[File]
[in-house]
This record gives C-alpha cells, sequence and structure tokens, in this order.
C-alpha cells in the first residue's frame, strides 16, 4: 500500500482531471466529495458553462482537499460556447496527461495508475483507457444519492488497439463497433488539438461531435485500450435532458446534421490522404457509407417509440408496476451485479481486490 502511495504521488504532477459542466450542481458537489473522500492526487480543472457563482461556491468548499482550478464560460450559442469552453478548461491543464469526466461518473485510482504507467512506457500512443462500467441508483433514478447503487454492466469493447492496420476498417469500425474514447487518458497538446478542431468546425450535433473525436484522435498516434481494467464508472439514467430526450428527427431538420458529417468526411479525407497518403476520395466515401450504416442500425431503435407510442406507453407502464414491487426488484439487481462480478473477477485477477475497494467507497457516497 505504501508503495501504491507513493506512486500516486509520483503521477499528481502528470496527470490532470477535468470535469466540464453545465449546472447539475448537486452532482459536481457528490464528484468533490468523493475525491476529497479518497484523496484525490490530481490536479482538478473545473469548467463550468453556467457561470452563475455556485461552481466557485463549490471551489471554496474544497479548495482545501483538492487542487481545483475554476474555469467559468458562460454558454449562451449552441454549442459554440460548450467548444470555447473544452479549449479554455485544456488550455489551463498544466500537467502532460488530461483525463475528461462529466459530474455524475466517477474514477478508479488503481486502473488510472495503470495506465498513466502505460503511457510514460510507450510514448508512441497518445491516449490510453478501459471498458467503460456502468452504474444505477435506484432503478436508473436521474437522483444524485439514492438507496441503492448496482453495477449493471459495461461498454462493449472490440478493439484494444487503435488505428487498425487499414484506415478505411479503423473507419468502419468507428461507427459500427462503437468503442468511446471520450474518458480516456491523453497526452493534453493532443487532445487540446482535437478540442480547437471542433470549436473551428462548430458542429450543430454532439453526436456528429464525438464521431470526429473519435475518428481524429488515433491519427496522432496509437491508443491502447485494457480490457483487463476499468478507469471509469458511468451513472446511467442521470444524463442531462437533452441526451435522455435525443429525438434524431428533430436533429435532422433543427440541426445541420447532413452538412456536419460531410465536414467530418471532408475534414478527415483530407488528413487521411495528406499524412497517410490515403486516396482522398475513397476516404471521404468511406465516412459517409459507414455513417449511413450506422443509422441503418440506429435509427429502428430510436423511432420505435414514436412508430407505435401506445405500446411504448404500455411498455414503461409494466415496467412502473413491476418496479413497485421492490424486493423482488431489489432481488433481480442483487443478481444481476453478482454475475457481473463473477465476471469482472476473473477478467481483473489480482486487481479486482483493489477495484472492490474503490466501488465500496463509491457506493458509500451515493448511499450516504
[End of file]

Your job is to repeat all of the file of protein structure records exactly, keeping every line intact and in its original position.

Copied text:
[in-house]
This record gives C-alpha cells, sequence and structure tokens, in this order.
C-alpha cells in the first residue's frame, strides 16, 4: 500500500482531471466529495458553462482537499460556447496527461495508475483507457444519492488497439463497433488539438461531435485500450435532458446534421490522404457509407417509440408496476451485479481486490 502511495504521488504532477459542466450542481458537489473522500492526487480543472457563482461556491468548499482550478464560460450559442469552453478548461491543464469526466461518473485510482504507467512506457500512443462500467441508483433514478447503487454492466469493447492496420476498417469500425474514447487518458497538446478542431468546425450535433473525436484522435498516434481494467464508472439514467430526450428527427431538420458529417468526411479525407497518403476520395466515401450504416442500425431503435407510442406507453407502464414491487426488484439487481462480478473477477485477477475497494467507497457516497 505504501508503495501504491507513493506512486500516486509520483503521477499528481502528470496527470490532470477535468470535469466540464453545465449546472447539475448537486452532482459536481457528490464528484468533490468523493475525491476529497479518497484523496484525490490530481490536479482538478473545473469548467463550468453556467457561470452563475455556485461552481466557485463549490471551489471554496474544497479548495482545501483538492487542487481545483475554476474555469467559468458562460454558454449562451449552441454549442459554440460548450467548444470555447473544452479549449479554455485544456488550455489551463498544466500537467502532460488530461483525463475528461462529466459530474455524475466517477474514477478508479488503481486502473488510472495503470495506465498513466502505460503511457510514460510507450510514448508512441497518445491516449490510453478501459471498458467503460456502468452504474444505477435506484432503478436508473436521474437522483444524485439514492438507496441503492448496482453495477449493471459495461461498454462493449472490440478493439484494444487503435488505428487498425487499414484506415478505411479503423473507419468502419468507428461507427459500427462503437468503442468511446471520450474518458480516456491523453497526452493534453493532443487532445487540446482535437478540442480547437471542433470549436473551428462548430458542429450543430454532439453526436456528429464525438464521431470526429473519435475518428481524429488515433491519427496522432496509437491508443491502447485494457480490457483487463476499468478507469471509469458511468451513472446511467442521470444524463442531462437533452441526451435522455435525443429525438434524431428533430436533429435532422433543427440541426445541420447532413452538412456536419460531410465536414467530418471532408475534414478527415483530407488528413487521411495528406499524412497517410490515403486516396482522398475513397476516404471521404468511406465516412459517409459507414455513417449511413450506422443509422441503418440506429435509427429502428430510436423511432420505435414514436412508430407505435401506445405500446411504448404500455411498455414503461409494466415496467412502473413491476418496479413497485421492490424486493423482488431489489432481488433481480442483487443478481444481476453478482454475475457481473463473477465476471469482472476473473477478467481483473489480482486487481479486482483493489477495484472492490474503490466501488465500496463509491457506493458509500451515493448511499450516504